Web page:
We see this in Du’s assumption that the “disparate impact” of immigration enforcement on Latin Americans can only be rooted in racist and we see it in her belief that contemporary laws are irredeemably tainted by the racism of people who lived a century ago. Du’s intensely-motivated “reasoning” about what the law “should” be is a pure manifestation of CRT in action.
After Du handed down her ruling, UC-Davis law professor Eric Fish celebrated:
A district judge in Nevada just declared that reentry after deportation (the most commonly charged federal felony) is unconstitutional because the law creating it was motivated by racial animus! Awesome work by the FDs in Nevada! @karahartzler @Ingrid_Eagly @klytlehernandez pic.twitter.com/NCJe8W3FvR
— Eric Fish (@Eric_S_Fish) August 18, 2021
In a spring academic paper, Fish used almost the exact same arguments to attack Sec. 1326 that Du used, and he explicitly labeled his paper as employing “Critical Race Theory.”
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What Judge Du has done is only a prelude of what is to come. As Prof. Fish’s paper (cited above) shows, this critical race ideology is a key component of the curricula taught in the nation’s law schools. Du may be overturned on appeal by the Ninth Circuit or by the Supreme Court (if the Biden Administration bothers to appeal; former HUD Secretary Julian Castro says they should not). But there are almost certainly other judges on the bench prepared to reason the same way Du does — and over the next four years, President Biden will appoint more freaks to a federal bench that increasingly resembles a circus.
What are the potential ramifications here? As noted above, Judge Du cited “disparate impact” in her ruling declaring Sec. 1326 racist. The legal doctrine of “disparate impact” is perhaps the most pernicious and formidable tool in the arsenal of those who would advance CRT in the courts.
A recent Revolver article elaborated on just how insidious the “disparate impact” doctrine really is:
Disparate impact is the legal theory that a policy or practice is illegal under civil rights law even if no one is treated any differently based on their race (AKA, discrimination, or “disparate treatment”). That is, even if no one was racist was anyone else, a policy or practice could still perpetrate a racist outcome, even if it was completely neutral on its face, and neutral in its intention.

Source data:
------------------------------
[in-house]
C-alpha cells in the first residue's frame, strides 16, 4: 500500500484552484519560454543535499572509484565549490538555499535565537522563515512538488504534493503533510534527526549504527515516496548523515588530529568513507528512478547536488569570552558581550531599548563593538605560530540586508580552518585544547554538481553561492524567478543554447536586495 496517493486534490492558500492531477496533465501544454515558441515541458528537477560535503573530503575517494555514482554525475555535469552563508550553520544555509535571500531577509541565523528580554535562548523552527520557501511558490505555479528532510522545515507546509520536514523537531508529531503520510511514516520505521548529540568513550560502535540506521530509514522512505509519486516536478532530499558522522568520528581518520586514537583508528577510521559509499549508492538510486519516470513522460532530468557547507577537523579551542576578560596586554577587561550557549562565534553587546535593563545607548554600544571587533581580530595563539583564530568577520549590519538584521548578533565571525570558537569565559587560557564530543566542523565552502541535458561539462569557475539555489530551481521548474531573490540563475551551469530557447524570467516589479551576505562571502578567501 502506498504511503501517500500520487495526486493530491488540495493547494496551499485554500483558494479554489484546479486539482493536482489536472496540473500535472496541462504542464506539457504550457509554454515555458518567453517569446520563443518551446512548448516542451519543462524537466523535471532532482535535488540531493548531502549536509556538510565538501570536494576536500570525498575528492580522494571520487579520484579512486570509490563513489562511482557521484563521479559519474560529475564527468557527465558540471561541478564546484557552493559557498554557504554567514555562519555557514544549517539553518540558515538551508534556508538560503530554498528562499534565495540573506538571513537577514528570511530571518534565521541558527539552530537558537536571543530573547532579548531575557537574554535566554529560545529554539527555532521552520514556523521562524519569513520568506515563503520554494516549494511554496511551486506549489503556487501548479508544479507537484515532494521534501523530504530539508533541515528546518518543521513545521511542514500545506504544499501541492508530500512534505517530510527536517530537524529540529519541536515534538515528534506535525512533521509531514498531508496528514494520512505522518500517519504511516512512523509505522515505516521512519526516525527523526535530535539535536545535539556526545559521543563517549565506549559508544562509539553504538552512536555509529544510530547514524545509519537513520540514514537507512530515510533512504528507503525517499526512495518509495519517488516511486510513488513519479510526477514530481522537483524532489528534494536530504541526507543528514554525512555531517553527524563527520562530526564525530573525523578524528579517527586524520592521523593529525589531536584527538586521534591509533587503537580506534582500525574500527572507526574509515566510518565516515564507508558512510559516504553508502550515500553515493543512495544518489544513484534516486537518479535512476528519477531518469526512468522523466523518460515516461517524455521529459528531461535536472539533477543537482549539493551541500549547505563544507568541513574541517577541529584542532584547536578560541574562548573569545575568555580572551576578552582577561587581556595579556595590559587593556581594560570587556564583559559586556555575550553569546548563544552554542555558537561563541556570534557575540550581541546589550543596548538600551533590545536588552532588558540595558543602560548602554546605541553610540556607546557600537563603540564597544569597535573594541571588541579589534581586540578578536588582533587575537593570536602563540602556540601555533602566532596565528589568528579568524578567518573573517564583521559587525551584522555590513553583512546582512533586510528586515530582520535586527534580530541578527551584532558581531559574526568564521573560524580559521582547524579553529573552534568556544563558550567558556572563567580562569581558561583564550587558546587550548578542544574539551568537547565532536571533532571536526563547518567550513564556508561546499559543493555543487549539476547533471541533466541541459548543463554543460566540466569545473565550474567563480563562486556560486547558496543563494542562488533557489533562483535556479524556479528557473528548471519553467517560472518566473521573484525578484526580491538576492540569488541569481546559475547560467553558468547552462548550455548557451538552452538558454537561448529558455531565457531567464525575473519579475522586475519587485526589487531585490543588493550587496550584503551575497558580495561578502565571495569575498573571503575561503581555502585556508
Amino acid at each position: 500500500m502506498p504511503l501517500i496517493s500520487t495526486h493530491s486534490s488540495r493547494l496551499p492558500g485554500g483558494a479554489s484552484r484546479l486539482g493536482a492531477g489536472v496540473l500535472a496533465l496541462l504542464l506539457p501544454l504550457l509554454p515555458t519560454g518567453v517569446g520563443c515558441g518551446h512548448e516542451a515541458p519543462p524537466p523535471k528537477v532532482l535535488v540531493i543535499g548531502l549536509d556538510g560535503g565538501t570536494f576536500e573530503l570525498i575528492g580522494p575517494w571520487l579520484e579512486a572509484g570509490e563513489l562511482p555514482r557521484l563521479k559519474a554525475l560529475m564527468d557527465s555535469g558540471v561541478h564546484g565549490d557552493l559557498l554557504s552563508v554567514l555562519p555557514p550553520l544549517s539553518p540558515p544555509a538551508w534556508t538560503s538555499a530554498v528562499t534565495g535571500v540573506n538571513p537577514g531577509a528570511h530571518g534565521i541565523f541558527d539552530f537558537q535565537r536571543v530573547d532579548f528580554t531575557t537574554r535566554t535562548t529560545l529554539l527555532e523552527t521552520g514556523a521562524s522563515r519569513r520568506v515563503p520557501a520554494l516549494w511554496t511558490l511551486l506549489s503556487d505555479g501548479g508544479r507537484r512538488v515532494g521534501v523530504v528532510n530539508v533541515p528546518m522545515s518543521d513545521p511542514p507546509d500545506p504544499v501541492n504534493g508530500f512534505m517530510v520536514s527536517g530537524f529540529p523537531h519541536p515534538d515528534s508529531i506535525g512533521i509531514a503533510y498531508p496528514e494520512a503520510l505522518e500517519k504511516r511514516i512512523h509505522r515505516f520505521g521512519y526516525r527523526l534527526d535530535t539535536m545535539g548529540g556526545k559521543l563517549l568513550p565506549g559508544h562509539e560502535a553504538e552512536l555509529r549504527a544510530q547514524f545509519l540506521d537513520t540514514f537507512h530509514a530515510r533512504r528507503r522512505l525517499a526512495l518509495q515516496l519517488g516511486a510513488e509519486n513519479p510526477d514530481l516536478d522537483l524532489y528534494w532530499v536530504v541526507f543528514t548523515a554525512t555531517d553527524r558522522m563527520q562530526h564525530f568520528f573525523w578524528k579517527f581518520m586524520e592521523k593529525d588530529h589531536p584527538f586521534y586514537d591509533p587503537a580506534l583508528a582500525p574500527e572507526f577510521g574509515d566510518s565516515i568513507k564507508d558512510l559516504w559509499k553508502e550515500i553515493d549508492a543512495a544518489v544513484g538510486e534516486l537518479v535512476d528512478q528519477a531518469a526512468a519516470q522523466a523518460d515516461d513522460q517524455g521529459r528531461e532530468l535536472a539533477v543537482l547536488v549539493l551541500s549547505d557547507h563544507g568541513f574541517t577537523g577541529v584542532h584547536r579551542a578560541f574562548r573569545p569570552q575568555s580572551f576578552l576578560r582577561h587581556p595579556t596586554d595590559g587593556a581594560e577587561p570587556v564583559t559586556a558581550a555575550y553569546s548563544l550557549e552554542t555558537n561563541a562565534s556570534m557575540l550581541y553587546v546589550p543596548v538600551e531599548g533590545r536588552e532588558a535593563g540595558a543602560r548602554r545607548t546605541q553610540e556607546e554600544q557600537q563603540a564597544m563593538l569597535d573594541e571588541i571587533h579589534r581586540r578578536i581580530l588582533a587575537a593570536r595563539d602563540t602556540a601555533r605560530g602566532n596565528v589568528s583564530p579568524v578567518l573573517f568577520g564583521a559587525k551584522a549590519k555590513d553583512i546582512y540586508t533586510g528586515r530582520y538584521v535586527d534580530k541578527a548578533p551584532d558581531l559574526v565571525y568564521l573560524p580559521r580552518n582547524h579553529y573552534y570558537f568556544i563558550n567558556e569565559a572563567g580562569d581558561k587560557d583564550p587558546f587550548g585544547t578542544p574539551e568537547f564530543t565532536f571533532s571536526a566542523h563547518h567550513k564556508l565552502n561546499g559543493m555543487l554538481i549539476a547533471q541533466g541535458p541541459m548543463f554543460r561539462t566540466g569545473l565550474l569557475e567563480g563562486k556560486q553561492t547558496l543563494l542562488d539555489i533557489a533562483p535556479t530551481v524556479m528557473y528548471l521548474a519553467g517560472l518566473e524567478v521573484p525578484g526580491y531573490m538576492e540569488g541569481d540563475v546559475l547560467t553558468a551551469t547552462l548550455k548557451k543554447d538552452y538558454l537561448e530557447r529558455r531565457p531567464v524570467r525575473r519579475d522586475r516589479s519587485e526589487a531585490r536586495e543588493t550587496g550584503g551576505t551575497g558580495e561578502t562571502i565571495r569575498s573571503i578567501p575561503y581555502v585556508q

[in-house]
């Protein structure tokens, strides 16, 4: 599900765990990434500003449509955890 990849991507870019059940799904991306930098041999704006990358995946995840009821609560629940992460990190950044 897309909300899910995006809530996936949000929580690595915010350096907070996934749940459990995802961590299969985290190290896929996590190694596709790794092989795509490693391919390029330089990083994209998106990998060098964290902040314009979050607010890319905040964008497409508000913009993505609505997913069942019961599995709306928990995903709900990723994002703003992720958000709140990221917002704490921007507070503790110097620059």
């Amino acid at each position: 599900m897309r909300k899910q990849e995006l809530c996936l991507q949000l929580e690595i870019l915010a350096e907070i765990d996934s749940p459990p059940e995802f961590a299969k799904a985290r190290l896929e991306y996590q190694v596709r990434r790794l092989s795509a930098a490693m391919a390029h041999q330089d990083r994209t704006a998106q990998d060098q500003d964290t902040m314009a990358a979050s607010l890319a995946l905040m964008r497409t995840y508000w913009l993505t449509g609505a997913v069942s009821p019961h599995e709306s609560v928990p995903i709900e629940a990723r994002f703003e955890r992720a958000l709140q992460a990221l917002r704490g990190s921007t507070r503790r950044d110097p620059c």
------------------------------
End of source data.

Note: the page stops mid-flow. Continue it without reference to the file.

It might not be racist in and of itself to require shaving in the military. But if such a requirement disparately impacts certain protected classes (race, gender, religion) then the police is in effect racist and ought to be revised or abolished entirely.
With the disparate impact doctrine you could have “racism without racists.” And, suddenly, this invisible hand gave way to this invisible or “systemic” racism as the default assumption of how our economy, society, culture, and government really work.
Despite its fundamental impact on the functioning of our country, no one agreed to or voted on “disparate impact” when it became the law of the land. [Revolver]
The Revolver piece explored the culpability of “disparate impact” for relaxed grooming regulations in the US military, though it notes countless other instances in which the disparate impact doctrine has damaged the country:
As merit and law & order standards have collapsed across the country, most who oppose this development have been virtually clueless about the cause of their woes. They ask: Why can’t we have nice things?
Why can’t Oregon make reading or math a condition of graduating high school?
Why can’t San Francisco arrest people for shoplifting?
Why can’t high schools discipline disruptive student anymore?
Why can’t major universities use standardized testing anymore?
Why can’t people show an ID to prove who they are before they vote?
Every single time, the answer is the same thing. It’s disparate impact: the doctrine that destroyed America. [Revolver]
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And now, thanks to Judge Du, we can add “open borders” to the list of blessings attributable to disparate impact theory.
The nature of disparate impact is such that any part of America’s past, and any one of its laws, can be deemed a cog in the machine of “systemic racism,” and any sort of intervention can be imagined to defeat it.
Consider this July New York Times opinion piece which argues, “There Is No Good Reason You Should Have to Be a Citizen to Vote.” For now, it’s just a ludicrous piece by a foreign-born journalist who already has three different passports. But it is entirely feasible to imagine a Miranda Du-like judge imposing this same argument by fiat. After all, laws that limit voting to citizens have a “disparate impact” regarding who is able to vote in America. Non-citizen residents of the United States are mostly non-white. Under CRT, it is trivially easy to argue that the basic idea “only citizens should be allowed to vote” is just a means to uphold white supremacy.
For that matter, illegal reentry isn’t the only crime in America that is prosecuted disproportionately against one group. Literally every crime in America is prosecuted that way. Judges wielding “disparate impact” as a weapon to advance CRT have the ideological toolset to justify rewriting the criminal code at will in the name of justice and “anti-racism.”
And rewrite they will. For now, the judiciary remains the friendliest branch of government towards conservatives and nationalists. But with each passing day of Democratic control, that becomes less true. Conservatives must prepare themselves for a future where radical judges are willing to obliterate core parts of the criminal code at will. And someday, they may have to ask themselves if there is a limit to what rulings they will accept.